Aww!
Goose taps on animal hospital’s window and asks to see injured mate
She wanted to make sure he was okay.
Rachel Shapiro
01.14.22

A Canadian goose named Arnold and his mate Amelia have a wonderful life together.

The pair have made a home for themselves in the pond near the Cape Wildlife Center in Cape Cod, Massachusetts. The vets at the wildlife center know the pair and are always happy to see them.

Facebook/Cape Wildlife Center
Source:
Facebook/Cape Wildlife Center

Unfortunately, though, one day Arnold was injured while he was swimming, most likely by a snapping turtle or another predator. When the staff at the wildlife center saw that Arnold was in a bad state, they quickly rushed him into surgery.

The vets realized that Arnold had two open fractures on his foot, and they knew they’d have to act fast if they were going to save his foot.

Facebook/Cape Wildlife Center
Source:
Facebook/Cape Wildlife Center

The vets began the surgery. But soon, they were distracted by a tapping sound on the door.

“All of a sudden, we heard this tapping at the clinic door, and we were all pretty shocked when we turned around to see his mate standing there, really agitated and trying to get in,” Zack Mertz, the executive director of the Cape Wildlife Center, said in an interview.

The vets were all surprised to see her. Somehow, she had located Arnold inside the center.

“Not only had they been separated for 12 hours at that point, she knew right where in the facility he was and where she could go to get a good view of what was going on,” Zack said.

Facebook/Cape Wildlife Center
Source:
Facebook/Cape Wildlife Center

Arnold’s mate stood by the door and watched his surgery. She wanted to make sure her soulmate was okay.

The staff moved Arnold closer to the door so she could watch over him. She stayed by the door the whole time Arnold was being treated, watching him. The vets were so touched by their bond.

“When they’re together, you can tell they just calm down, they put each other at ease. I, truthfully, I think she’s going to make his recovery a little easier,” Zack said.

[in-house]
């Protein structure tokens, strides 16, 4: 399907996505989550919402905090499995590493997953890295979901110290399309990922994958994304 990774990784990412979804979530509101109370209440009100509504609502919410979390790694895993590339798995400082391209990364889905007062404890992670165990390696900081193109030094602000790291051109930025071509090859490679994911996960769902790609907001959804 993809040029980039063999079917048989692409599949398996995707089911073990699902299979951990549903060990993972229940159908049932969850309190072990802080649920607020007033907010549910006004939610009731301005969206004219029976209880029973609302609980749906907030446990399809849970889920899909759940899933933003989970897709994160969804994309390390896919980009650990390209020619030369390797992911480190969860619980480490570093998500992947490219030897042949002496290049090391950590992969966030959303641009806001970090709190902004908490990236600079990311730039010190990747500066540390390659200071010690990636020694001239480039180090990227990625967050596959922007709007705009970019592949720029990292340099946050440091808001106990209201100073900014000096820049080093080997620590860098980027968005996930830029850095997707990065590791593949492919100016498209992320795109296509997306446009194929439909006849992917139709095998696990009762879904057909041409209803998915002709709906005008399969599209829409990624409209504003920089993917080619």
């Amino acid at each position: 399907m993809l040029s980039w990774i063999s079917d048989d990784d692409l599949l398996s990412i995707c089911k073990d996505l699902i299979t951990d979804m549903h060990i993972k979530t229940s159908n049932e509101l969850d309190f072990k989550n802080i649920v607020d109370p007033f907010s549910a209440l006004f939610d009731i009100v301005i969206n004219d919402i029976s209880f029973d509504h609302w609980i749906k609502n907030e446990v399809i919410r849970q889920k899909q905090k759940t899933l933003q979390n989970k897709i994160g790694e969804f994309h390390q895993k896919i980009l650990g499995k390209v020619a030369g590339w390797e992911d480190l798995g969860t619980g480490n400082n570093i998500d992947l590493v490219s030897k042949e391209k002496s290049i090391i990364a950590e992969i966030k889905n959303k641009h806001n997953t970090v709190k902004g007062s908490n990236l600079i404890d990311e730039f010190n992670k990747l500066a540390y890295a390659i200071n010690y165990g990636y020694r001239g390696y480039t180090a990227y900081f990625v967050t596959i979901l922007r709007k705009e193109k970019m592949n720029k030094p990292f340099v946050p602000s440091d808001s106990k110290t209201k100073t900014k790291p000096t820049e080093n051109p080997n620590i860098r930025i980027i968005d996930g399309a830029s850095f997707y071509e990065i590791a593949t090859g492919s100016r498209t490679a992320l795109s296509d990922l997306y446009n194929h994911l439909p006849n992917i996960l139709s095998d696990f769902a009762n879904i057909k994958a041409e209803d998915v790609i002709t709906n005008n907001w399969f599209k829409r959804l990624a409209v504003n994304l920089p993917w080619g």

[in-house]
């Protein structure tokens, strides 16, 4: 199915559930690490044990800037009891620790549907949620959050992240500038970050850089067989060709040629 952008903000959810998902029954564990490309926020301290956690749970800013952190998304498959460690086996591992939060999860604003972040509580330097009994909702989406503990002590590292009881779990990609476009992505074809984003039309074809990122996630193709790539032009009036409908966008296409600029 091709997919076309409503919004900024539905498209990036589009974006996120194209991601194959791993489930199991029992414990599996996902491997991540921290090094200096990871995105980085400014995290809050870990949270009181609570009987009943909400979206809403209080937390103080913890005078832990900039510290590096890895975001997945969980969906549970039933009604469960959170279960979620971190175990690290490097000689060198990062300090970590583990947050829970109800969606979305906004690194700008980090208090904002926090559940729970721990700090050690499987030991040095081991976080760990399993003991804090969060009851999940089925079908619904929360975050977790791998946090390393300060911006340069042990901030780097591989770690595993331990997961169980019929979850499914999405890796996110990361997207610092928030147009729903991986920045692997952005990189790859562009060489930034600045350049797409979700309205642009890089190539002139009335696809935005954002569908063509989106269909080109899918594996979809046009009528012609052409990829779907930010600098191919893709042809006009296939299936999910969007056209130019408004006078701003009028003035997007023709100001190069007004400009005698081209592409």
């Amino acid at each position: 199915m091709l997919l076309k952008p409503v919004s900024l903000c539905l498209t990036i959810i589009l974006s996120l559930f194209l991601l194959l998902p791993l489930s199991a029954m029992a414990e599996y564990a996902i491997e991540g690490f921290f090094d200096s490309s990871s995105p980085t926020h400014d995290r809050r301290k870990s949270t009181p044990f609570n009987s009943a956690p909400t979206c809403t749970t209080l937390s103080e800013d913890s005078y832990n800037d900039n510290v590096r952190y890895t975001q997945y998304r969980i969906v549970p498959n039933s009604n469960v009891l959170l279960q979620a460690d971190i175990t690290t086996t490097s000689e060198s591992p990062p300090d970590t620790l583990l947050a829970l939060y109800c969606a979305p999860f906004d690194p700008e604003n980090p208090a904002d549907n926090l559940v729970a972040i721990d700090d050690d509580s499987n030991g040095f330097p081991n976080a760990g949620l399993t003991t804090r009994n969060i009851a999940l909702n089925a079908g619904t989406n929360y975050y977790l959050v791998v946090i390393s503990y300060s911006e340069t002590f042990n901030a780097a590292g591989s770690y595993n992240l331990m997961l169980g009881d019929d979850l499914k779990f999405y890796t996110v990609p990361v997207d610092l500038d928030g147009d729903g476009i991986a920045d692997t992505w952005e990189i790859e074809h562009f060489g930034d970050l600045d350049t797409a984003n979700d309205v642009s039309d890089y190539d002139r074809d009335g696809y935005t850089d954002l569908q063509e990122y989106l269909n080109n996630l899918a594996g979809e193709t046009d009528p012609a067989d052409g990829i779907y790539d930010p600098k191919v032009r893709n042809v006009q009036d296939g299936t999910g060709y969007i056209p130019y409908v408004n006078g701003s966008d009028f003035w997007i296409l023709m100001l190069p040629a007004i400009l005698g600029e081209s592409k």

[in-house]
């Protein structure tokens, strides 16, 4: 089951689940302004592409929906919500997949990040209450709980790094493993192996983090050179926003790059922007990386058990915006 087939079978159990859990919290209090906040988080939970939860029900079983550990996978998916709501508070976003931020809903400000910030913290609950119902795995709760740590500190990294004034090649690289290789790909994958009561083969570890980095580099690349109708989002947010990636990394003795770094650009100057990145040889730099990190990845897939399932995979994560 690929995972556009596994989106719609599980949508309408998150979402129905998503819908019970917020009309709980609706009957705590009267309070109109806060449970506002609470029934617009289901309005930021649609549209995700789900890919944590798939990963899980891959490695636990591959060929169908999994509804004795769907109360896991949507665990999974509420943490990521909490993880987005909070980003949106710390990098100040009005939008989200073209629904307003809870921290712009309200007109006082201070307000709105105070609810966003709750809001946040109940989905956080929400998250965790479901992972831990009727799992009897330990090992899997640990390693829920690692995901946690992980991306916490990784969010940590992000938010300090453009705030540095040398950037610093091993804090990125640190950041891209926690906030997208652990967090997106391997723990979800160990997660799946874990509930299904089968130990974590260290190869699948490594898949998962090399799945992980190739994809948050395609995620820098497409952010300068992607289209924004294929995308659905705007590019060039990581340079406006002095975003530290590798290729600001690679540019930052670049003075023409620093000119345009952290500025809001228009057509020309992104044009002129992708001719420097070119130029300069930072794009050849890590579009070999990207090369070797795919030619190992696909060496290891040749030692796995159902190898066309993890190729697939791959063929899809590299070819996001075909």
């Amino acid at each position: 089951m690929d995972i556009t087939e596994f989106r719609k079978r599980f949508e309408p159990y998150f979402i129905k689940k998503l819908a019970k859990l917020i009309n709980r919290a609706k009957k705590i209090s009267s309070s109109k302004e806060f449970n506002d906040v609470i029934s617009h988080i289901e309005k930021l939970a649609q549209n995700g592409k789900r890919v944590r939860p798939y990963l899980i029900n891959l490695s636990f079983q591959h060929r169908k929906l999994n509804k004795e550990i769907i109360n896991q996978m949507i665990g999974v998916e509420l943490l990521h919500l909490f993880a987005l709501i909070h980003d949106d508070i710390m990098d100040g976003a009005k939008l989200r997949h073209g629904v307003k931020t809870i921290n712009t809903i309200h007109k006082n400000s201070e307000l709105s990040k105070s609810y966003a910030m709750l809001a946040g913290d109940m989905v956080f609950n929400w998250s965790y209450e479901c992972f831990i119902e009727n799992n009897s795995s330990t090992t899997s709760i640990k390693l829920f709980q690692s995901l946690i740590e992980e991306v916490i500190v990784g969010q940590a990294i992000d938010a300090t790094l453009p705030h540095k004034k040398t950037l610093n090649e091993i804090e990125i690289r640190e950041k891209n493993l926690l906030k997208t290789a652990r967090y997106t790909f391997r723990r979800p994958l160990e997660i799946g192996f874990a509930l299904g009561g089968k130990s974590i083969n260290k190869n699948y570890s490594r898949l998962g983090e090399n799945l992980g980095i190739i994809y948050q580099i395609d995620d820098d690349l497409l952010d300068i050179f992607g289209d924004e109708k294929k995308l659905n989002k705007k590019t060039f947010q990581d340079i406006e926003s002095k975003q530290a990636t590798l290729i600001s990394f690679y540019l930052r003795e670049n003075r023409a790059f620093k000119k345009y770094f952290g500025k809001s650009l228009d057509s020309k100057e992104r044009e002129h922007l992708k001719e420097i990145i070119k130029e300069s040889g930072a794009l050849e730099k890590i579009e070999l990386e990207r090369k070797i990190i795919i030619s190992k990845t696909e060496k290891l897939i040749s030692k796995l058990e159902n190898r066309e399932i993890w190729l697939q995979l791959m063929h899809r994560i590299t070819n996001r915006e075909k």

Facebook/Cape Wildlife Center
Source:
Facebook/Cape Wildlife Center

Thankfully, Arnold made a full recovery and was soon back out in the pond. Amelia was so happy to have him back.

“We are not sure what they will do next, but we are so happy that they have the opportunity to do it together,” the Cape Wildlife Center said on Facebook. “Arnold’s foot has healed well and today we got to see him both fly and swim. We are confident that he will have no trouble keeping up with his partner Amelia.

Facebook/Cape Wildlife Center
Source:
Facebook/Cape Wildlife Center

Arnold and Amelia’s bond isn’t unusual in the goose world. Most geese mate for life.

“Most Canada geese pair with a mate at age three, though some begin this process at two years. Pairs usually stay together for life,” the Indiana Fish and Wildlife Department writes in an article about Canadian geese.

This article also discusses Canadian geeses’ nesting habits:

“Canada goose nest site selection can be variable, though the nest is nearly always within 150’ of water… Once nesting has begun, the male and female will both defend the nest. The female lays eggs about every 1.5 days. Once all the eggs are laid, incubation begins. The eggs are incubated for 28 days. The average clutch size is 5 eggs, though 2-12 eggs is possible… All eggs in the nest hatch at the same time. The adults then lead the goslings away from the nest, within 24 hours of hatch.”

Facebook/Cape Wildlife Center
Source:
Facebook/Cape Wildlife Center

Arnold and Amelia have an incredible bond, and it’s so sweet to watch them together. We’re glad they’re back at each other’s side!

Check out a video about Arnold and Amelia below!

Please SHARE this with your friends and family.

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By Rachel Shapiro
hi@sbly.com
Rachel Shapiro is a contributing writing at Shareably. She is based in New York and can be reached at hi@shareably.net.
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